By Thomas Laird
On guard: Paramilitary officers patrol Lhasa's iconic Potala Palace (Ng Han Guan / AP)
Since 2002, a little-known academic ritual has taken place each year at Harvard University. Academics of every stripe, from historians to constitutional lawyers, gather to discuss Tibet's past, present and future. Uniquely, these intellectual debates have brought together Chinese and exiled Tibetan scholars. In the real world, the simplest facts about Tibet are so divisive that dialogue is impossible. Chinese speak of the 1950 peaceful liberation of the Chinese province of Tibet, and of its subsequent modernization; Tibetans speak of the invasion of an independent nation, and the suppression of its religious and cultural traditions. The polite rules established at Harvard, however, at least allow the two sides to exchange views. In fact, a senior Chinese scholar attending the first Harvard event met with the Dalai Lama's envoy. That secret meeting birthed the official Sino-Tibetan dialogue between the Dalai Lama's representatives and the Chinese government, which still takes place annually in Beijing.
The most recent Harvard Tibet conference, late last year, occurred amid a hurricane of news events. The Dalai Lama met the leaders of Germany, the U.S. and Canada in quick succession. Headlines trumpeted Beijing's angry response. In Tibet, 4,000 armed police confronted monks at Lhasa's venerated Drepung Monastery when they tried to celebrate the Dalai Lama being awarded the U.S. Congressional Gold Medal. Then the Chinese government announced that it must certify all new reincarnations of Tibetan Buddhism's top clerics, signaling its firm intention to select and control the next Dalai Lama when the current 14th Dalai Lama passes away. He, in turn, announced that he was considering the idea that he might select his successor before he died. At the Harvard conference, you could see these news events landing like mortars amid the polite dialogue. The scholars carried on, reflexively, trying to peel away each other's assumptions, looking for any sliver of space where a beachhead of shared meaning might be established.
Can reconciliation ever be achieved? Beijing first needs to give Tibetans, in exile and in Tibet, at least a hint of mutuality in their relationship. China could start by listening to Tibetans like Phuntso Wangye. He founded the first Communist Party in Tibet in 1940, which he merged with the Chinese Communist Party in 1949, and then helped lead Chinese troops into Tibet in 1951. Mao Zedong trusted Wangye so implicitly that he selected him as the translator for his 1954-55 meetings with the Dalai Lama. Today, the 85-year-old Wangye lives in Beijing. He believes that those Tibetan leaders collaborating with Beijing are misleading the Chinese leadership by claiming the Dalai Lama no longer has much sway over Tibetans. Wangye has urged Beijing to invite the Dalai Lama to China. Only the Dalai Lama has the standing among Tibetans to convince them to give up their hope for independence (it's self-deceiving to think such feelings do not exist).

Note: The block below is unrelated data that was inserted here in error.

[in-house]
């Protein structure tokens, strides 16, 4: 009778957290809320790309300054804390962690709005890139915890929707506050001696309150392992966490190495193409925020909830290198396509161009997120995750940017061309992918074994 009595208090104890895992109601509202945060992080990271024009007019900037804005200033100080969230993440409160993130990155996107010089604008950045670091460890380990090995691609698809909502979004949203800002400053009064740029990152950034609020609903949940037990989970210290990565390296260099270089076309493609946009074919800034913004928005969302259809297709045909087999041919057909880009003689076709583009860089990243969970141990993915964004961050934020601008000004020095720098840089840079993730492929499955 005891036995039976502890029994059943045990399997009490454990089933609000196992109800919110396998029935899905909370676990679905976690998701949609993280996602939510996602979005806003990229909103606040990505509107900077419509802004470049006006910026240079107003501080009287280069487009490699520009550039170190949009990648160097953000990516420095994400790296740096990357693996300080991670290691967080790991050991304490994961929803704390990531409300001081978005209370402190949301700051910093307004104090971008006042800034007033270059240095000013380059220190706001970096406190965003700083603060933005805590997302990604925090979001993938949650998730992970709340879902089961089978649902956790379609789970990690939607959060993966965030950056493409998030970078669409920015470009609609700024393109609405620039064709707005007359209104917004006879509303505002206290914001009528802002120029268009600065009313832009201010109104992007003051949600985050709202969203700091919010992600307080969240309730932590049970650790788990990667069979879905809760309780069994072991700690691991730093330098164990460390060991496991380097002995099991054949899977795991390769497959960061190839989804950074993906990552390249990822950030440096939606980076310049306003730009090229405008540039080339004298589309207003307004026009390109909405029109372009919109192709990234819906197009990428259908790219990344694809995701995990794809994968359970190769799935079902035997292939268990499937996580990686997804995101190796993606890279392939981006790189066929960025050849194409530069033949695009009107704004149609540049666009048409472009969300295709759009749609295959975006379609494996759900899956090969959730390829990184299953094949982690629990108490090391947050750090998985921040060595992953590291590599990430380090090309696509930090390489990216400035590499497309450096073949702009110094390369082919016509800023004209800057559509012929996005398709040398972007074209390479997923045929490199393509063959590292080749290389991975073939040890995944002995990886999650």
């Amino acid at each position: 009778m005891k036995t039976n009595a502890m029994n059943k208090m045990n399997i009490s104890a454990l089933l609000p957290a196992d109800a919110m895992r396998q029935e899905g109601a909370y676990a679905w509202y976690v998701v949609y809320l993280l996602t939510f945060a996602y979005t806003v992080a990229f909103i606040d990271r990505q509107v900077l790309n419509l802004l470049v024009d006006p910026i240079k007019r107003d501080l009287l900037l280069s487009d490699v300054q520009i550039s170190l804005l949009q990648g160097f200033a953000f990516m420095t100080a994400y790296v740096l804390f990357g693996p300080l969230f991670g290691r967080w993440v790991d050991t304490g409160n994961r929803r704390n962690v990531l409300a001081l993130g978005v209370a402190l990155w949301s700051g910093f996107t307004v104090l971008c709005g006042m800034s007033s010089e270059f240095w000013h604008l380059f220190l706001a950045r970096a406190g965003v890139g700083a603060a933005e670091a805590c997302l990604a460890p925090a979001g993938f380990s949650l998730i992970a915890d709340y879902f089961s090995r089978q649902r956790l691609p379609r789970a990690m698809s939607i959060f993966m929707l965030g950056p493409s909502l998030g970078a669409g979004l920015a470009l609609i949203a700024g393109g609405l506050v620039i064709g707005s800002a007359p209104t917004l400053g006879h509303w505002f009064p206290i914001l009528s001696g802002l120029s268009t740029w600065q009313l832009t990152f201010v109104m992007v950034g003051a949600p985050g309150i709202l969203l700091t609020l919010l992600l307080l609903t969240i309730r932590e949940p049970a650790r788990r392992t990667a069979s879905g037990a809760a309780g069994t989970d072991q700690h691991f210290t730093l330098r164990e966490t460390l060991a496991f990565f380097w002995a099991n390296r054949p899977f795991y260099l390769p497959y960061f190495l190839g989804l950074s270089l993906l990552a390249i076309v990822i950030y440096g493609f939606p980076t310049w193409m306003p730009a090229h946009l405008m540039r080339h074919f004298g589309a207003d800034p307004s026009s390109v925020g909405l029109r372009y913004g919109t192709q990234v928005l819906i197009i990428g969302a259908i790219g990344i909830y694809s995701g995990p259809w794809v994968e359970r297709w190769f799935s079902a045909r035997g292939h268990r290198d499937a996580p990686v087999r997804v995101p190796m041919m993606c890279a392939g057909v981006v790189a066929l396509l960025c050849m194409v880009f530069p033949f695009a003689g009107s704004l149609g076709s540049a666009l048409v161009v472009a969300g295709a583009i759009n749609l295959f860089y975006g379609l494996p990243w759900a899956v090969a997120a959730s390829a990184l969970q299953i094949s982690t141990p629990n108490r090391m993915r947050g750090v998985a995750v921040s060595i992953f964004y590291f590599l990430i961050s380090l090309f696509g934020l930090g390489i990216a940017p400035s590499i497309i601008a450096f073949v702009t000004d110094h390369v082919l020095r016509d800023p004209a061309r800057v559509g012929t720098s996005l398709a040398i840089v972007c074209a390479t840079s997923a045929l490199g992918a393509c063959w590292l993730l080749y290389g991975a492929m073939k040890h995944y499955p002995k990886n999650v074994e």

The Dalai Lama has clearly indicated that he wants to negotiate meaningful autonomy, not independence, for Tibet. Yet the hawks in Beijing refuse to deal with him; they believe China can solve its Dalai Lama problem by letting the current one die in exile. However, history proves no power has ever successfully imposed a fake Dalai Lama on the Tibetan people.
Harvard's professor emeritus Ezra F. Vogel — who has enjoyed good relations with many of China's leaders, past and present — chaired several sessions during the Tibet conference. Beijing might want to consider Vogel's opinion regarding the 15th Dalai Lama: "If the Dalai Lama passes away without agreement with China, then you could have someone Beijing selects, who would not be acceptable to Tibetans. Then China could be in for a long-term problem, like Russia has in Chechnya."
Today's sporadic Sino-Tibetan dialogue continues not because China wants to use it to reach some accommodation with the Dalai Lama, but because China does not want to be blamed for ending it. Yet Beijing needs to engage the Dalai Lama because only he has the legitimacy among Tibetans to negotiate, and sell, genuine autonomy to the Tibetans. Inviting the Dalai Lama to China would do more to burnish the country's international image in this Olympic year than any other single step. When the Dalai Lama departs the scene, things will become harder, not easier, for China to deal with Tibet. Journalist Thomas Laird's latest book is The Story of Tibet: Conversations with the Dalai Lama